These consolidated cases concern four properties. John Rapanos or his affiliated parties were held to be civilly liable for filling wetlands without a permit on three separate properties: Salzburg, Hines Road, and Pine River.[3] The Carabell property owners were denied a permit to place fill on a single property. In both cases, the petitioners claim that federal jurisdiction does not extend to their property; therefore, even if there are wetlands on the properties, those wetlands cannot be regulated by the Corps.

An issue in these cases is the proper meaning of "navigable waters," which for purposes of the CWA, was defined by Congress as "the waters of the United States, including the territorial seas." 33 U.S.C. § 1362(7).[4] The Corps was delegated the responsibility to further define "waters of the United States." The pertinent part of the Corps’ current (and overly expansive) definition is:

(a) The term waters of the United States means

         (1) All waters which are currently used, or were used in the past, or may be susceptible to use in interstate or foreign commerce, including all waters which are subject to the ebb and flow of the tide;

         (2) All interstate waters including interstate wetlands;

         (3) All other waters such as intrastate lakes, rivers, streams (including intermittent streams), mudflats, sandflats, wetlands, sloughs, prairie potholes, wet meadows, playa lakes, or natural ponds, the use, degradation or destruction of which could affect interstate or foreign commerce including any such waters:

(i) Which are or could be used by interstate or foreign travelers for recreational or other purposes; or

(ii) From which fish or shellfish are or could be taken and sold in interstate or foreign commerce; or

(iii) Which are used or could be used for industrial purpose by industries in interstate commerce;

         (4) All impoundments of waters otherwise defined as waters of the United States under the definition;

         (5) Tributaries of waters identified in paragraphs (a)(1) through (4) of this section;

         (6) The territorial seas;

         (7) Wetlands adjacent to waters (other than waters that are themselves wetlands) identified in paragraphs (a)(1) through (6) of this section.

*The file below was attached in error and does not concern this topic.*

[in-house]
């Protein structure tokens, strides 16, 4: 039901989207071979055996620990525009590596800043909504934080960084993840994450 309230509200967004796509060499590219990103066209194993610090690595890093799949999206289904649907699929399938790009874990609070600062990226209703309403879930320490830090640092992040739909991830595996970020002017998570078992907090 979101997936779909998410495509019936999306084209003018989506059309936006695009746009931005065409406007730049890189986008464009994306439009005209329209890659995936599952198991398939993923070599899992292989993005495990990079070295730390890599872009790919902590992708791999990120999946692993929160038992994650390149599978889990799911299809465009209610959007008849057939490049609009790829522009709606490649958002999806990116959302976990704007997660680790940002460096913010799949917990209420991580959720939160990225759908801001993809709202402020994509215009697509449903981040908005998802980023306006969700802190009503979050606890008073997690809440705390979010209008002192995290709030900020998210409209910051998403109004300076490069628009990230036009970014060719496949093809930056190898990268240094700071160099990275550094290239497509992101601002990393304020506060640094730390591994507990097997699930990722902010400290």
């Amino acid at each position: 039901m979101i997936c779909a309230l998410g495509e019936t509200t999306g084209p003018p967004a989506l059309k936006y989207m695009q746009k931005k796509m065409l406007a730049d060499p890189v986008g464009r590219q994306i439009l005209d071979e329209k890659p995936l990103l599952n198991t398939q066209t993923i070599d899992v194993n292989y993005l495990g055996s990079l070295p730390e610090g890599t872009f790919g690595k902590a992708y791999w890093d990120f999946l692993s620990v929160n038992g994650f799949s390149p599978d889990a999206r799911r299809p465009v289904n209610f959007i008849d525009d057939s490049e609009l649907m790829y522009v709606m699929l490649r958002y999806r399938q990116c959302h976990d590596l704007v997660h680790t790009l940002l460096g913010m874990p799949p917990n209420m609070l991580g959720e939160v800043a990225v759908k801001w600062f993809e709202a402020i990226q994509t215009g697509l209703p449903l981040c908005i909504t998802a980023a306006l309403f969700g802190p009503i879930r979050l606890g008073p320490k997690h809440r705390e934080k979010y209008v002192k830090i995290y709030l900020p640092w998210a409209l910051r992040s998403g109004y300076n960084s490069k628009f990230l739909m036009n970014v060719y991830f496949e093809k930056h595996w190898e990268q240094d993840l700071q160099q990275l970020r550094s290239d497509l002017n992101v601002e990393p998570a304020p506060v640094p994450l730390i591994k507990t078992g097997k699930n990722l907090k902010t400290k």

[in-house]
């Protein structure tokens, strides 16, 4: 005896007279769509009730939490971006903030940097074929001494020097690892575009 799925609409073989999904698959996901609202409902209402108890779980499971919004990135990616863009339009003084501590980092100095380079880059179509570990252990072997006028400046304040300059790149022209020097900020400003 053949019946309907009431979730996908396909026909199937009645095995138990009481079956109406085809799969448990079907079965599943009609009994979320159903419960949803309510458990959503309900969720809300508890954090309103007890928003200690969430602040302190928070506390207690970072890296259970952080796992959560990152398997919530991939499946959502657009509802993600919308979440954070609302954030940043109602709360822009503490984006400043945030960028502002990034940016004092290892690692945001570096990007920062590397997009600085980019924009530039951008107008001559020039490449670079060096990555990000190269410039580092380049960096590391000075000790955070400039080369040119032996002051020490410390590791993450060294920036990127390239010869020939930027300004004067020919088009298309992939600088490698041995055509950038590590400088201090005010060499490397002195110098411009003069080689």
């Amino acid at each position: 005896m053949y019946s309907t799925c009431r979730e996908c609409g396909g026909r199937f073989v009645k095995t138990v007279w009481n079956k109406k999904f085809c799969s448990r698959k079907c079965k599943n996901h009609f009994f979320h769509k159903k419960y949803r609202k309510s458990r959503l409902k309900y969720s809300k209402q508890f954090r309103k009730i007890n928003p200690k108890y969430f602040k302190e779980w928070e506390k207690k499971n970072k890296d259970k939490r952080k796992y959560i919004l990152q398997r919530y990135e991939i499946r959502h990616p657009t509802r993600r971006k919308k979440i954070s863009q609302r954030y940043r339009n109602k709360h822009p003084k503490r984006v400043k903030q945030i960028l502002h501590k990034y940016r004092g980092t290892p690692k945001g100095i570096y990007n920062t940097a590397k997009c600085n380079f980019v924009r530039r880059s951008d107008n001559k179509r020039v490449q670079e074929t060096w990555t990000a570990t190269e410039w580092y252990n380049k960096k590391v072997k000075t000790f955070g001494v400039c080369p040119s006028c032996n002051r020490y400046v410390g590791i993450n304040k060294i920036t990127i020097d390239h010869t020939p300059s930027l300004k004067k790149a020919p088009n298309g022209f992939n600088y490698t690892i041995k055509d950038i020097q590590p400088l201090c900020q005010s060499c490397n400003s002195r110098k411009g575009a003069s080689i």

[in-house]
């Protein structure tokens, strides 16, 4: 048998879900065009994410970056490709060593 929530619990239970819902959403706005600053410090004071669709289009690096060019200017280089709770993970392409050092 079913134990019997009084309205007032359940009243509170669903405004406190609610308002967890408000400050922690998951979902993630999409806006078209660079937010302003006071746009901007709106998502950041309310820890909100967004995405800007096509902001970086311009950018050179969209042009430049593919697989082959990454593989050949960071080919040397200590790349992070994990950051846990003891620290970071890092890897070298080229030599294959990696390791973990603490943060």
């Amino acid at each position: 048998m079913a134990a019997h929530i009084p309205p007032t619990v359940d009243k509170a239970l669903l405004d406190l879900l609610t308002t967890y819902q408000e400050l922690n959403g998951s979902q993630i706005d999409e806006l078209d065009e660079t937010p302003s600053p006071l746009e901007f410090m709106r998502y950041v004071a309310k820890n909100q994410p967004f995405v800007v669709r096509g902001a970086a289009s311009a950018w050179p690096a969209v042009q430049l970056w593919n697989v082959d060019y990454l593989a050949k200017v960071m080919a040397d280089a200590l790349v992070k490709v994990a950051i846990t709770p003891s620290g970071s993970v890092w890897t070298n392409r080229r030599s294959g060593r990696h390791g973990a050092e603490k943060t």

33 C.F.R. § 328.3 (2005).

It is unclear whether water from the Carabell petitioners’ property ever reaches water that meets the definition in (a)(1).[5] The magistrate judge’s recommendation, which was accepted in its entirety by the district court, described the property as follows:

Plaintiff ’s property in this case is not isolated. It is undisputed that the property is adjacent to an unnamed ditch, and that ditch connects to the Sutherland-Oemig Drain. (Tr. 55- 61). The Drain, which neighbors a corner of the property, connects to Lake St. Clair.

Carabell App. at 46a. The unnamed ditch appears to have been dug "some 50-60 years ago." Id. at 62a. The spoils from that ditch left a man-made berm that separates the property from the ditch. Id. The Carabell property owners claimed that the water from the property never reached the drain, id. at 22a, but the magistrate judge did not make a specific finding in this regard.

A specific finding was made in regard to all three properties owned by the Rapanos petitioners; the trial court found that water from all three properties would eventually reach water that meets the (a)(1) definition. At the Salzburg site, the water entered a drain, then a tributary, then a river, then a second river, before it could reach Lake Huron. Rapanos App. at B11. At the Hines Road site, the water went from a drain to a navigable river. Id. at B20. Finally, at the Pine River site, there was a connection to a river that drained into Lake Huron. Id. at B26. The Rapanos petitioners claim that the nearest navigable water for the Salzburg site is twenty miles away, Cert. Brief of Rapanos Pet’rs-Appellants at 6, but the trial court did not make a specific finding in this regard. Nevertheless, a portion of the Salzburg site was the basis of John Rapanos’ criminal conviction, and the Sixth Circuit stated, "During the course of this proceeding, the wetlands in question have been described as between eleven and twenty miles from the nearest navigable-in-fact water." United States v. Rapanos, 339 F.3d 447, 449 (6th Cir. 2003). No findings were made regarding the distances to navigable waters for the Hines Road and Pine River sites.

Thus, with the Carabell site, this Court is faced with a property abutting a drain that may or may not receive surface runoff from the property. With the Rapanos sites, runoff from all three properties may eventually reach a body of water that meets the (a)(1) definition, but it is not clear how far the runoff would have to travel to reach such waters, nor is it clear what the filtering effects of such an extended route might be. In both cases, the property owners contend that their property is not covered by the CWA.

[3] John Rapanos also was criminally convicted for improperly placing fill on the Salzburg property. The criminal conviction is not at issue here.

[4] The history of the CWA and of the federal regulations regarding the Corps’ definition of "navigable waters" and/or "waters of the United States" will be discussed in more detail below.

[5] As will be discussed below, in SWANCC, this Court has clearly held that Congress meant to regulate waters that meet the (a)(1) definition and those wetlands adjacent to and inseparably bound up with such waters.